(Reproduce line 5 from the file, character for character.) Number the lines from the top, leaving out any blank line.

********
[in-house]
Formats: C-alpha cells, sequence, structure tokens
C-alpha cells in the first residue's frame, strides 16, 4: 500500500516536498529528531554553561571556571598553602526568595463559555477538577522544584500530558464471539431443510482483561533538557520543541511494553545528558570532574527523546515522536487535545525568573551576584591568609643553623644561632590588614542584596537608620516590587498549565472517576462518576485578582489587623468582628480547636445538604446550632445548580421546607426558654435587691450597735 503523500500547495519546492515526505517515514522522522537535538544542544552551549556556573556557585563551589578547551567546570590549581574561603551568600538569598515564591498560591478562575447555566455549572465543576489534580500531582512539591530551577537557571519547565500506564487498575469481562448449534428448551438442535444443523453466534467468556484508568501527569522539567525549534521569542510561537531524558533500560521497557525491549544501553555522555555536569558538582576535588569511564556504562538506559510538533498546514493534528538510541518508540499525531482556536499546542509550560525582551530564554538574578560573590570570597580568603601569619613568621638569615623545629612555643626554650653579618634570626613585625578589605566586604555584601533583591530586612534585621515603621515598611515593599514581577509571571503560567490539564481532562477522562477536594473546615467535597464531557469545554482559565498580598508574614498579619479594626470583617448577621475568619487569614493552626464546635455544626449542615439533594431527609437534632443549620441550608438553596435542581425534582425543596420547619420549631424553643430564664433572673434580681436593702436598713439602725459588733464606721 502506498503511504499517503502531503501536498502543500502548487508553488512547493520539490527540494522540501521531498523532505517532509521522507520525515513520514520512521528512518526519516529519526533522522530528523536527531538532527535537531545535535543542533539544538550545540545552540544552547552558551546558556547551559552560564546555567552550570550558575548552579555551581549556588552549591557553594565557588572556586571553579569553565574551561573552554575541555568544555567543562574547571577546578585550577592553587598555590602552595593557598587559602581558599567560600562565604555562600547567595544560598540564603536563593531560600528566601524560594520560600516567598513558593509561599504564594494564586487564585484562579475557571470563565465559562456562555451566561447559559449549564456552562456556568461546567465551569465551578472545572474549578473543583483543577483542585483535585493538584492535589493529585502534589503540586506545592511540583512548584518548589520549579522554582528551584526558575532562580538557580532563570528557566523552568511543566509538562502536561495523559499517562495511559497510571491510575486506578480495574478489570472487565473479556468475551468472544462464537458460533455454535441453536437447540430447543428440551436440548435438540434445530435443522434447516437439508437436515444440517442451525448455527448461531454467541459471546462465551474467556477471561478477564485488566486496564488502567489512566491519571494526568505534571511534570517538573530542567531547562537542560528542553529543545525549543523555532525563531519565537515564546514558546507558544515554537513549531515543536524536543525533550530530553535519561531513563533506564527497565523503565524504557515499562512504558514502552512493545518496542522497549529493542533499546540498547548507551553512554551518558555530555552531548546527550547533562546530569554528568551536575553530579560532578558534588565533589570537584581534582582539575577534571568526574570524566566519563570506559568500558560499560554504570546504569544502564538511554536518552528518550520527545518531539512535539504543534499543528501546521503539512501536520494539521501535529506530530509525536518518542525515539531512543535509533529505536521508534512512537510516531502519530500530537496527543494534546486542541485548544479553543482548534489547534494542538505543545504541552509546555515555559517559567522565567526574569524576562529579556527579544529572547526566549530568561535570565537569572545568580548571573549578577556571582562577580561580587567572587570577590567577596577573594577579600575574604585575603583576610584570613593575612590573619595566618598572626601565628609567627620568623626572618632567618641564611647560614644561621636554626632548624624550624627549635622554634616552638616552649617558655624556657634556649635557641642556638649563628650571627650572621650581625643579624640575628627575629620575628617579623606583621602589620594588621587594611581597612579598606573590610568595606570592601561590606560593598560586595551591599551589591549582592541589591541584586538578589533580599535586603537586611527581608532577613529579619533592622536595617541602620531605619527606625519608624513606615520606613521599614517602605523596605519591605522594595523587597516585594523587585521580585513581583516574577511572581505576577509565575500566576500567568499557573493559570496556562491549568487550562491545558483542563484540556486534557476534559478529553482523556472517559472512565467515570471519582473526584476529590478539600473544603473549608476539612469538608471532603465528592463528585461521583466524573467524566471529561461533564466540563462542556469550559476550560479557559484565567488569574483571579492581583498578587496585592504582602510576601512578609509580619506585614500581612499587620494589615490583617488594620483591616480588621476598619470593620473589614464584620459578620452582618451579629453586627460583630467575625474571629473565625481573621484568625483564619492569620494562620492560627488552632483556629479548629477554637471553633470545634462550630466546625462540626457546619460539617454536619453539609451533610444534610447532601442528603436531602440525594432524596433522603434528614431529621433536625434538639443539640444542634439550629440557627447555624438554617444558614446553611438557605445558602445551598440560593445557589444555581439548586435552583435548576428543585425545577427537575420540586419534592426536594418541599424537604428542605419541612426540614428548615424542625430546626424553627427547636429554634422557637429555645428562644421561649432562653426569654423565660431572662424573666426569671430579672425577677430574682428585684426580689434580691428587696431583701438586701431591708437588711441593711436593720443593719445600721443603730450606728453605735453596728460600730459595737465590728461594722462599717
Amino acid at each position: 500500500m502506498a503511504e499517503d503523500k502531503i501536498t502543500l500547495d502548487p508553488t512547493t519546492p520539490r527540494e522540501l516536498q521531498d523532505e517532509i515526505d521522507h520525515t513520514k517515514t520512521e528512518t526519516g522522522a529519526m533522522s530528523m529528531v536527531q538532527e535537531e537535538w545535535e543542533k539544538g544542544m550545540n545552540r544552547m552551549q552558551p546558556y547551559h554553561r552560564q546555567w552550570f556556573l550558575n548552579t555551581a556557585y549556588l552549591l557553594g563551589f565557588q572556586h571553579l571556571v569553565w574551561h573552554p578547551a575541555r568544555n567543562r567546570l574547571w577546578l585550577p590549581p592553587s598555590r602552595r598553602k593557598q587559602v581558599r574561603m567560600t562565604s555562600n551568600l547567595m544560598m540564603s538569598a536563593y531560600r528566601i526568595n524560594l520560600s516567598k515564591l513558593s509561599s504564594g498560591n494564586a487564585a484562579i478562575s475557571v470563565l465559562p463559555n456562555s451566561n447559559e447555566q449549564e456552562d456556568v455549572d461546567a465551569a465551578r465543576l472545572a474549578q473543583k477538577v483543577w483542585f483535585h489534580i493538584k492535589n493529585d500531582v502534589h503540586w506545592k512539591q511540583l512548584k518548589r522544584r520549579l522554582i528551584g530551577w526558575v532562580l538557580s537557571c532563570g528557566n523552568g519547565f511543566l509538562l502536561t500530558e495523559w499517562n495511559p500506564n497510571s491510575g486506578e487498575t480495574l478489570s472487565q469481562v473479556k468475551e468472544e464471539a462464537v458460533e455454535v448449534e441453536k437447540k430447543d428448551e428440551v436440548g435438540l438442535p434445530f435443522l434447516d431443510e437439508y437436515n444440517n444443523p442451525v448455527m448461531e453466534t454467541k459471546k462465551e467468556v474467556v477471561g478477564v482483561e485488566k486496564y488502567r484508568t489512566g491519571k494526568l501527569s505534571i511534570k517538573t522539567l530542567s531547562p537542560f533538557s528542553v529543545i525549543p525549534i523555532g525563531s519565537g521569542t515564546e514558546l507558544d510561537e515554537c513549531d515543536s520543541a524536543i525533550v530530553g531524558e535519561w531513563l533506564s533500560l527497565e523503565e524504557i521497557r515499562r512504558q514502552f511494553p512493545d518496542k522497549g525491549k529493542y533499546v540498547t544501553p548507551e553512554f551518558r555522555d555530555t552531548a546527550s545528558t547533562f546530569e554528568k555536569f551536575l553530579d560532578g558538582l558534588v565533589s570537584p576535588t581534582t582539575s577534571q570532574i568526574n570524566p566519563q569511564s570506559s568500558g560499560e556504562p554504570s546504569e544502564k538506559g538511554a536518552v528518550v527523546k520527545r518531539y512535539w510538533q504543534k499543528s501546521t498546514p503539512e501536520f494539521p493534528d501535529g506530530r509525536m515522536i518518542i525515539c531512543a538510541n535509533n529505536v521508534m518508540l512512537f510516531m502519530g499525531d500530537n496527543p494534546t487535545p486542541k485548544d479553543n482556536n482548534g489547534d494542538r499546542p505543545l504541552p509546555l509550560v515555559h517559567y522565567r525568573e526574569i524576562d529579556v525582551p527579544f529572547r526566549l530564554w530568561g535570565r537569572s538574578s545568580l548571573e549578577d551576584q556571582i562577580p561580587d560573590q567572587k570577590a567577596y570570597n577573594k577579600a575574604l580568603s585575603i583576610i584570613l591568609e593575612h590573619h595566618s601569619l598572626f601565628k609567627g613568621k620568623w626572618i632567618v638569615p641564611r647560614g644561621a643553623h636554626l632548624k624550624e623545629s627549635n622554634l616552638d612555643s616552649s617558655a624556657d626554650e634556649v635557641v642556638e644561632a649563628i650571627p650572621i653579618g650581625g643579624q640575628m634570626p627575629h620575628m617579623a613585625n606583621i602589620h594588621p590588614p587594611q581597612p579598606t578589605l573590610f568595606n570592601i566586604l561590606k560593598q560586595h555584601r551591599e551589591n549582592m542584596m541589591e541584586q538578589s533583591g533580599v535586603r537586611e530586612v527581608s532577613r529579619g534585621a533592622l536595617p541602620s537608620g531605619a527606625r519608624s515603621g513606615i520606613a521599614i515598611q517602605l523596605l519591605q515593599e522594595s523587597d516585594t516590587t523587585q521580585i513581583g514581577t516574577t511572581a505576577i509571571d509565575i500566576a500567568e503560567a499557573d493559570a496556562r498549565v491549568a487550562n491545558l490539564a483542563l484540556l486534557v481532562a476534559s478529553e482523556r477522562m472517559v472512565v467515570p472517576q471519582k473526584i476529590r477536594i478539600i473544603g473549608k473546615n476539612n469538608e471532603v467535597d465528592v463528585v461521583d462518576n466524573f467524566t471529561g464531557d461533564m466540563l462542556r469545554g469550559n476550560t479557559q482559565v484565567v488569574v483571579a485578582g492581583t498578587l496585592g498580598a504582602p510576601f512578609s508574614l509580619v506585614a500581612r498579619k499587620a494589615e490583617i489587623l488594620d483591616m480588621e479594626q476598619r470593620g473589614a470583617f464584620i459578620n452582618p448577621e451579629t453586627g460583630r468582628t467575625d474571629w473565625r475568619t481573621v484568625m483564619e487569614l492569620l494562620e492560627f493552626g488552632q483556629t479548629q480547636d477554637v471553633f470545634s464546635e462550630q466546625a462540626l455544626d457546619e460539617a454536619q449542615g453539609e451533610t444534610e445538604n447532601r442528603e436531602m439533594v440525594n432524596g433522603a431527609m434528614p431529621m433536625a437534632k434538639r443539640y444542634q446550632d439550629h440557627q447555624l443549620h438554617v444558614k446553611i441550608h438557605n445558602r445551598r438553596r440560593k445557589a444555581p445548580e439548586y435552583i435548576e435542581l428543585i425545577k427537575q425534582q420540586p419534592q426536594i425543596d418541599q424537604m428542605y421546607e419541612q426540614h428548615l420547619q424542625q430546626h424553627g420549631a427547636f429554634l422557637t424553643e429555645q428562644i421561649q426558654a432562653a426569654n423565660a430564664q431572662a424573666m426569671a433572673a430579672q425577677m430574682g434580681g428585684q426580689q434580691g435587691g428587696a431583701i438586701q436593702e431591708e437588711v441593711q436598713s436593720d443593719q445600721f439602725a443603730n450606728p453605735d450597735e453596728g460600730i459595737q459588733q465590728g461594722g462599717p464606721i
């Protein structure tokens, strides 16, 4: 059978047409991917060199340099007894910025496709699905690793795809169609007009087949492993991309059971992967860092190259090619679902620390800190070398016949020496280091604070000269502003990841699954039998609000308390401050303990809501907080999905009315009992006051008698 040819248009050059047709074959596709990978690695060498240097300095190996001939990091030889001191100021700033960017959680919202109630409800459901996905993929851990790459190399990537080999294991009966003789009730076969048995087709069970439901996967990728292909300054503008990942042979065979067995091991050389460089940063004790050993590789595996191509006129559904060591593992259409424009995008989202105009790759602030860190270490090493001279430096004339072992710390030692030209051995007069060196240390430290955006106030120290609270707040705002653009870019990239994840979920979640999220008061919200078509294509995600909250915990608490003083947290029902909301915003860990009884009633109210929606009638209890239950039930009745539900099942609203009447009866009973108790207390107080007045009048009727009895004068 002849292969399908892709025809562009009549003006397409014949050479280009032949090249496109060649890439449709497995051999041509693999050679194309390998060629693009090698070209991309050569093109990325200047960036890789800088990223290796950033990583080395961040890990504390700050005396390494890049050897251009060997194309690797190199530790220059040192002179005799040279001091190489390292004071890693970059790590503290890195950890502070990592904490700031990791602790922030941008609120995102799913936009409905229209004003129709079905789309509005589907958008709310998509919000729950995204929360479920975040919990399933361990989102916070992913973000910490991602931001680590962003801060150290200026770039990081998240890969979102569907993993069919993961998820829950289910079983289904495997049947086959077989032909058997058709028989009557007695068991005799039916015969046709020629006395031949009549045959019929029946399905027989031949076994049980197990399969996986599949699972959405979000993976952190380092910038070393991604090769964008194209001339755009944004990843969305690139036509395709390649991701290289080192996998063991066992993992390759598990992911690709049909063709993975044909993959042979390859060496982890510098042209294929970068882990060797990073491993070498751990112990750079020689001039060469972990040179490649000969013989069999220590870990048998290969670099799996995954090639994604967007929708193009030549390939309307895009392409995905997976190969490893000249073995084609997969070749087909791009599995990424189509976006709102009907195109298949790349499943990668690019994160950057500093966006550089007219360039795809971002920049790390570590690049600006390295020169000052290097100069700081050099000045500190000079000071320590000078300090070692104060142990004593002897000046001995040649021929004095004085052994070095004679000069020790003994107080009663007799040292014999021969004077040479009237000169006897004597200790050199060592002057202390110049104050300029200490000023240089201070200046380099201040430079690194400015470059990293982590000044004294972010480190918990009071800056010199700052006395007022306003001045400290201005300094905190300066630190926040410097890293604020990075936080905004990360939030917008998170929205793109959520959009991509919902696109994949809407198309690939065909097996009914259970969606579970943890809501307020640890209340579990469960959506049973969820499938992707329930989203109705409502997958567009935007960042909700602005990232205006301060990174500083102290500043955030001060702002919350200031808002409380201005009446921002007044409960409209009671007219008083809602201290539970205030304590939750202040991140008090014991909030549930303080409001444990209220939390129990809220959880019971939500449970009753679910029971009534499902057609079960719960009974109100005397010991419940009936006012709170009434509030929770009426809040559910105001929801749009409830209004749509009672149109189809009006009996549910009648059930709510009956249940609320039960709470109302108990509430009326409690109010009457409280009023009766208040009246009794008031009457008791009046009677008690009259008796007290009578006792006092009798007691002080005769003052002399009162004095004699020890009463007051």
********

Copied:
């Protein structure tokens, strides 16, 4: 059978047409991917060199340099007894910025496709699905690793795809169609007009087949492993991309059971992967860092190259090619679902620390800190070398016949020496280091604070000269502003990841699954039998609000308390401050303990809501907080999905009315009992006051008698 040819248009050059047709074959596709990978690695060498240097300095190996001939990091030889001191100021700033960017959680919202109630409800459901996905993929851990790459190399990537080999294991009966003789009730076969048995087709069970439901996967990728292909300054503008990942042979065979067995091991050389460089940063004790050993590789595996191509006129559904060591593992259409424009995008989202105009790759602030860190270490090493001279430096004339072992710390030692030209051995007069060196240390430290955006106030120290609270707040705002653009870019990239994840979920979640999220008061919200078509294509995600909250915990608490003083947290029902909301915003860990009884009633109210929606009638209890239950039930009745539900099942609203009447009866009973108790207390107080007045009048009727009895004068 002849292969399908892709025809562009009549003006397409014949050479280009032949090249496109060649890439449709497995051999041509693999050679194309390998060629693009090698070209991309050569093109990325200047960036890789800088990223290796950033990583080395961040890990504390700050005396390494890049050897251009060997194309690797190199530790220059040192002179005799040279001091190489390292004071890693970059790590503290890195950890502070990592904490700031990791602790922030941008609120995102799913936009409905229209004003129709079905789309509005589907958008709310998509919000729950995204929360479920975040919990399933361990989102916070992913973000910490991602931001680590962003801060150290200026770039990081998240890969979102569907993993069919993961998820829950289910079983289904495997049947086959077989032909058997058709028989009557007695068991005799039916015969046709020629006395031949009549045959019929029946399905027989031949076994049980197990399969996986599949699972959405979000993976952190380092910038070393991604090769964008194209001339755009944004990843969305690139036509395709390649991701290289080192996998063991066992993992390759598990992911690709049909063709993975044909993959042979390859060496982890510098042209294929970068882990060797990073491993070498751990112990750079020689001039060469972990040179490649000969013989069999220590870990048998290969670099799996995954090639994604967007929708193009030549390939309307895009392409995905997976190969490893000249073995084609997969070749087909791009599995990424189509976006709102009907195109298949790349499943990668690019994160950057500093966006550089007219360039795809971002920049790390570590690049600006390295020169000052290097100069700081050099000045500190000079000071320590000078300090070692104060142990004593002897000046001995040649021929004095004085052994070095004679000069020790003994107080009663007799040292014999021969004077040479009237000169006897004597200790050199060592002057202390110049104050300029200490000023240089201070200046380099201040430079690194400015470059990293982590000044004294972010480190918990009071800056010199700052006395007022306003001045400290201005300094905190300066630190926040410097890293604020990075936080905004990360939030917008998170929205793109959520959009991509919902696109994949809407198309690939065909097996009914259970969606579970943890809501307020640890209340579990469960959506049973969820499938992707329930989203109705409502997958567009935007960042909700602005990232205006301060990174500083102290500043955030001060702002919350200031808002409380201005009446921002007044409960409209009671007219008083809602201290539970205030304590939750202040991140008090014991909030549930303080409001444990209220939390129990809220959880019971939500449970009753679910029971009534499902057609079960719960009974109100005397010991419940009936006012709170009434509030929770009426809040559910105001929801749009409830209004749509009672149109189809009006009996549910009648059930709510009956249940609320039960709470109302108990509430009326409690109010009457409280009023009766208040009246009794008031009457008791009046009677008690009259008796007290009578006792006092009798007691002080005769003052002399009162004095004699020890009463007051």